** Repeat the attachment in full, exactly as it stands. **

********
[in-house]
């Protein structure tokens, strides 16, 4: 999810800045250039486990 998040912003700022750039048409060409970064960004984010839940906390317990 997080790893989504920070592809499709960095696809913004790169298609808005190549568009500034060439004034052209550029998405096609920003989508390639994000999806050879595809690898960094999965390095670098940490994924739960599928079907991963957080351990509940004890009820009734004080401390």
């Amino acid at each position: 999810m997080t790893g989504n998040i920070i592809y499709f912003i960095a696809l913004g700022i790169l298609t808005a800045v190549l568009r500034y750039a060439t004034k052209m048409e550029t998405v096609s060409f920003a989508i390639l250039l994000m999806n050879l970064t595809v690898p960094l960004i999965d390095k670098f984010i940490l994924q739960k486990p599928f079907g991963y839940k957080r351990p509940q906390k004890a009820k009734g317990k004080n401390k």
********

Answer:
[in-house]
């Protein structure tokens, strides 16, 4: 999810800045250039486990 998040912003700022750039048409060409970064960004984010839940906390317990 997080790893989504920070592809499709960095696809913004790169298609808005190549568009500034060439004034052209550029998405096609920003989508390639994000999806050879595809690898960094999965390095670098940490994924739960599928079907991963957080351990509940004890009820009734004080401390």
């Amino acid at each position: 999810m997080t790893g989504n998040i920070i592809y499709f912003i960095a696809l913004g700022i790169l298609t808005a800045v190549l568009r500034y750039a060439t004034k052209m048409e550029t998405v096609s060409f920003a989508i390639l250039l994000m999806n050879l970064t595809v690898p960094l960004i999965d390095k670098f984010i940490l994924q739960k486990p599928f079907g991963y839940k957080r351990p509940q906390k004890a009820k009734g317990k004080n401390k």